Black artists gathered at the Center on Halsted on Feb. 1 to commemorate Black History Month with "Quiet Storm: The Art & Times of Black LGBTQ Life."
Chicago-based poet e. nina jay read from her book Body of Rooms, conveying how her various identities are like separate rooms in a house.
"Lesbian here, Black over here, woman over here. Every identity I owned or claimed lived in some separate room in this house that I am, that I've built over the years," she said.
jay also read The World Wants You to Believe, dedicated to her niece and nephew.
"You have a lot of reasons to believe in yourself. Your auntie believes in you. Every day of the year is your month, your Black History."
Dr. Johari Jabir, an African-American Studies professor at the University of Illinois at Chicago, performed a piano medley of Nina Simone's music and the Black American national anthem, "Lift Every Voice and Sing."
"My music comes from a vibrant Black working-class community," said Jabir, whose music is influenced by southern gospel.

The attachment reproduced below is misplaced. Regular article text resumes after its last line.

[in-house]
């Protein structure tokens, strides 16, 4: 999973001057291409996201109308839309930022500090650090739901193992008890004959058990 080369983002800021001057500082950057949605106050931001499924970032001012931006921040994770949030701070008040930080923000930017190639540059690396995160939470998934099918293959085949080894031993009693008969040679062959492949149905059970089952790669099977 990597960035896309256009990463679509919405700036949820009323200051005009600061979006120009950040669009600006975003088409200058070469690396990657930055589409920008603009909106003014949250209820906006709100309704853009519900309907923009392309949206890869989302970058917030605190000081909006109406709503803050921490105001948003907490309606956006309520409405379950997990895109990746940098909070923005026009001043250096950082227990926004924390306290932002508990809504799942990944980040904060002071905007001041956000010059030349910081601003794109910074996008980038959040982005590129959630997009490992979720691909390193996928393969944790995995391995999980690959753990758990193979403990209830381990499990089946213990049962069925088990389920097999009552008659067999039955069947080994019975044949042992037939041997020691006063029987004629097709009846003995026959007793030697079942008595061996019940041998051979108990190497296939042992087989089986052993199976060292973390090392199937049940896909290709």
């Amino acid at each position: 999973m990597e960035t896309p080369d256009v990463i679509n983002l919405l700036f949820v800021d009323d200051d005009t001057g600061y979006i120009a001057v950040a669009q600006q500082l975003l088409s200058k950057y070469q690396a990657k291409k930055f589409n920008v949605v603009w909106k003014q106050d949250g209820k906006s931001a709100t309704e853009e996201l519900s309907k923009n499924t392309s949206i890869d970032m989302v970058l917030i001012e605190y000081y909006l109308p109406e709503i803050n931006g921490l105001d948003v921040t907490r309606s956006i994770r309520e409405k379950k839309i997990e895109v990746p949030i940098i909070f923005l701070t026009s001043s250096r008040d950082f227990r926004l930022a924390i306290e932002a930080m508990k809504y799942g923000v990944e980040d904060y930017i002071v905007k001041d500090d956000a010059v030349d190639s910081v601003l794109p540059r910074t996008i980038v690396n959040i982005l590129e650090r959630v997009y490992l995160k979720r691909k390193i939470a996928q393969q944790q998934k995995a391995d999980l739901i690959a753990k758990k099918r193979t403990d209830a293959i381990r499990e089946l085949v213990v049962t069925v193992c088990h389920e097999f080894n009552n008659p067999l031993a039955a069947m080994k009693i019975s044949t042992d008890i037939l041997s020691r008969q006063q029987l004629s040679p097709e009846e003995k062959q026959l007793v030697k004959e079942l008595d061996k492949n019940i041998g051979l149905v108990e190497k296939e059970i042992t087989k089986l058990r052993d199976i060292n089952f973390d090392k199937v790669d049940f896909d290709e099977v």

Lens-based artist Darryl DeAngelo Terrell had his tryptic photography on display, in which he turns his insecurities into strengths via alter ego Dion, "a gender non-binary Black, fat femme" who is "heavily desirable but does not give guys the time of day." In the tryptic, Dion wears a tulle tutu, perched on a wicker peacock chair.
Next to him are two men "who would be the most attractive in Black queer culturenicely toned, nice skin complexion, nice butts, whatever," presenting Dion "as if they were leopards in front of a king or queen."
The event also had materials on exhibit from the Gerber/Hart Library and Archives' Black History Month display, including Black lesbian literature from the 1960s, cassettes and VHS tapes by Black artists and magazines celebrating Black Pride from decades past.
The Center on Halsted will continue Black History Month with a showing of the movie Kiki at 6 p.m. on Friday, Feb. 16, at the South Side YMCA and a panel discussion, "Activism Then and Now" on Wed., Feb. 21, at the DuSable Museum of African American History.